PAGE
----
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Welcome to Wayne County
Whether you are looking for some old-fashioned fun in the sun or an award-winning micropolitan experience, Wayne County has a lot to offer Northeast Ohioans. On the southern edge of The 330, this area is jam-packed with industry, including economic powerhouses like the J.M. Smucker Company in Orrville and Daisy Brand in Wooster. It also is the gateway to Amish Country, where residents and visitors alike can enjoy an old-time way of life. From Orrville to Wooster, and everything in between, Wayne County is a great place to be.
Wayne County Country Fun
Who says you can’t have fun in the country? Sometimes leaving the city and doing something different is just what the doctor prescribed. Wayne County has several bustling communities, but in-between is a wide-open countryside. Aside from the peace, relaxation and open skies, the country can provide excitement that you never thought you were missing. Here are three good old country fun events that people in the heart of Wayne County look forward to in the summer months, always welcoming new faces.
The Ultimate Cowboy Experience
Cowboys Mount Up For the Ohio State Championship
When thinking of people riding on horses, wielding lassos and wearing old Cavalry costumes, the mind goes straight to thoughts of old western movies. However, these things are not confined solely to the silver screen, instead, you can find them right here in The 330. Visitors to the Wayne County Fairgrounds August 7 through the 9 can have a cowboy experience that even John Wayne would have enjoyed.
Watch as cowboys participate in the Cowboy Mounted Shooting Ohio State Championship with the Northern Ohio Outlaws. With over 350 members, the Northern Ohio Outlaws is the largest cowboy club in the world. They are also ranked at the highest mastery level of six.
Mark Wright, the president of the Northern Ohio Outlaws, was ranked as one of the top cowboys in the Midwest last year. He says that he first became interested in being a cowboy because there’s just no fun like cowboy fun. “How could you have more fun than playing cowboys?” he asks. “And that’s literally what we do. We dress up in 1800’s cowboy outfits, the old-style clothing and guns.”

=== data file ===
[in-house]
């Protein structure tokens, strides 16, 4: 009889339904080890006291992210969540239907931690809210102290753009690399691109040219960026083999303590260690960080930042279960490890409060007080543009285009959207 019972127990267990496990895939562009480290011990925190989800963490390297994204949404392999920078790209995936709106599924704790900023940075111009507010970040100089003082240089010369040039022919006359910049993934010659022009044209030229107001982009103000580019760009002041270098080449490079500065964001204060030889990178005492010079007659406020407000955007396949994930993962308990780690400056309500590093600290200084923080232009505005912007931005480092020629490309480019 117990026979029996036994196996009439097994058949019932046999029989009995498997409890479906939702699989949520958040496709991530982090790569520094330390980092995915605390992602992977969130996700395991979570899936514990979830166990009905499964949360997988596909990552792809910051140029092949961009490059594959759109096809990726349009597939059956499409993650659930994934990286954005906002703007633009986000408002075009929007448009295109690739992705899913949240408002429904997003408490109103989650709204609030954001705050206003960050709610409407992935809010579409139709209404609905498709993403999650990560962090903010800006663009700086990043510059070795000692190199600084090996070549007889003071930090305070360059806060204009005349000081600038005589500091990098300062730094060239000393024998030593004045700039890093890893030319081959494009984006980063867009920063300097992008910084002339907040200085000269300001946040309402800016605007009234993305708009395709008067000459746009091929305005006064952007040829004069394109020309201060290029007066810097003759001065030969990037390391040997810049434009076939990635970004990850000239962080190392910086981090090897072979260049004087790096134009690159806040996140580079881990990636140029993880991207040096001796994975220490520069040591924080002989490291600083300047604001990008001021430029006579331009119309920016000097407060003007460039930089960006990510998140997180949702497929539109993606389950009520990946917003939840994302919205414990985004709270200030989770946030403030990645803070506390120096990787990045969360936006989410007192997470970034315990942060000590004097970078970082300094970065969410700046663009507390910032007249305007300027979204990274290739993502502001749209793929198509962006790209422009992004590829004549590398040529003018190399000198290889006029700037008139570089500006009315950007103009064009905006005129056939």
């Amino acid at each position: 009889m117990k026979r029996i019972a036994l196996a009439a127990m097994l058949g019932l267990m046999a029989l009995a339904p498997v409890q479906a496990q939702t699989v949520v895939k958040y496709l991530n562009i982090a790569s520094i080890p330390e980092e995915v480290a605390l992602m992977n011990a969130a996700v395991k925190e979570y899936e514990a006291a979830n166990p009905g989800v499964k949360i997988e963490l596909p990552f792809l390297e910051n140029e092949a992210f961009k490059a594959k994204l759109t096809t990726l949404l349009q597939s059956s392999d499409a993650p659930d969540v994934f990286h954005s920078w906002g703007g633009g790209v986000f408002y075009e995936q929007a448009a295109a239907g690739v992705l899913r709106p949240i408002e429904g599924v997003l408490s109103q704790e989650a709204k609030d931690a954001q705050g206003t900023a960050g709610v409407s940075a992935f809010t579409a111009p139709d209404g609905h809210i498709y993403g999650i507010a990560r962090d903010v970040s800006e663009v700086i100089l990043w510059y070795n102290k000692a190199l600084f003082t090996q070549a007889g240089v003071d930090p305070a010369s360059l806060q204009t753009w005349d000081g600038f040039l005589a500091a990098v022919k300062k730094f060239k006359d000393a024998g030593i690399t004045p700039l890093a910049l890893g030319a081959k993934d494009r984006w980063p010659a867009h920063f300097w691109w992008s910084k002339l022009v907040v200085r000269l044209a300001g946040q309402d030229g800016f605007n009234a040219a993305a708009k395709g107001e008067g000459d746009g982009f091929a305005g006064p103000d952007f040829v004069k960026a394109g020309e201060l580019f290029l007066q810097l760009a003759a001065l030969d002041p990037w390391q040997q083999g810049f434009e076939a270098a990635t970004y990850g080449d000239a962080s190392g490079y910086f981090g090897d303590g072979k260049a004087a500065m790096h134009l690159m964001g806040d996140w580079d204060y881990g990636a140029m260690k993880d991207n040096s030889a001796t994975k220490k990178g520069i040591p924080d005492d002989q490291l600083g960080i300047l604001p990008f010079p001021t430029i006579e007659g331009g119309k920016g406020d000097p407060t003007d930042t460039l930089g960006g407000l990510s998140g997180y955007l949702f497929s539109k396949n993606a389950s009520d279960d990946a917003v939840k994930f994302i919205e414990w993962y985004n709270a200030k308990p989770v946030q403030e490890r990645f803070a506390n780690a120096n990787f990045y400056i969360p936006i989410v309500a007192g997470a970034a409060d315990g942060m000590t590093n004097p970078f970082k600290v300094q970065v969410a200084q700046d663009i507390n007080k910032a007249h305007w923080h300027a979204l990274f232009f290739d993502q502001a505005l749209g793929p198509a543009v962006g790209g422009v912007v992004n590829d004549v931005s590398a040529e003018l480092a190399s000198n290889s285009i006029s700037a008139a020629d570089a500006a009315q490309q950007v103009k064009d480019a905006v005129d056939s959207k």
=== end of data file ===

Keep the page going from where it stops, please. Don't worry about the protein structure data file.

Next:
Throughout the three-day western experience, Wright says there will be shooting events during the days, with a cookout and band in the evening. On Sunday, one of the events will be the Cavalry. Cowboys dress in their Cavalry outfits, run with the flap holsters and give away buckles, along with other items. “It’s free for anybody to come watch. We get the audience involved and have them come, hang out and talk about the horses. It’s fun to come and watch, but it’s a lot more fun to come and try it,” Wright says.
For more information on the Northern Ohio Outlaws, visit their website at http://www.nooutlaws.com.
Pro Bull Riding Fun at Buckin’ Ohio Ranch
The Buckin’ Ohio Ranch Hosts Event
to Celebrate the American Farmer
For years the Buckin’ Ohio ranch has put on top-notch bull-riding events in Burbank, Ohio, attracting over 3,000 attendees each month in the summer to enjoy a very dangerous, but exciting, sport.
During a pro bull-riding event, cowboys from all over race against the clock as they try to stay on long enough to win the “purse,” or prize money, at the end of the event. These cowboys are all competing for a spot at a national competition in North Carolina.
One local event that these cowboys will compete in will be held at the Buckin’ Ohio ranch on August 22, beginning at 5:30 p.m.
Eileen Thorsell, one of the owners of the family business, says that the August event will not only feature amazing bull riding, but it will also celebrate the American farmer. “The American farmer in today’s world is so important to our country,” she says. “I always say that if you know a farmer, say 'thank you', because they are the ones who produce the food that we eat and they are very valuable.”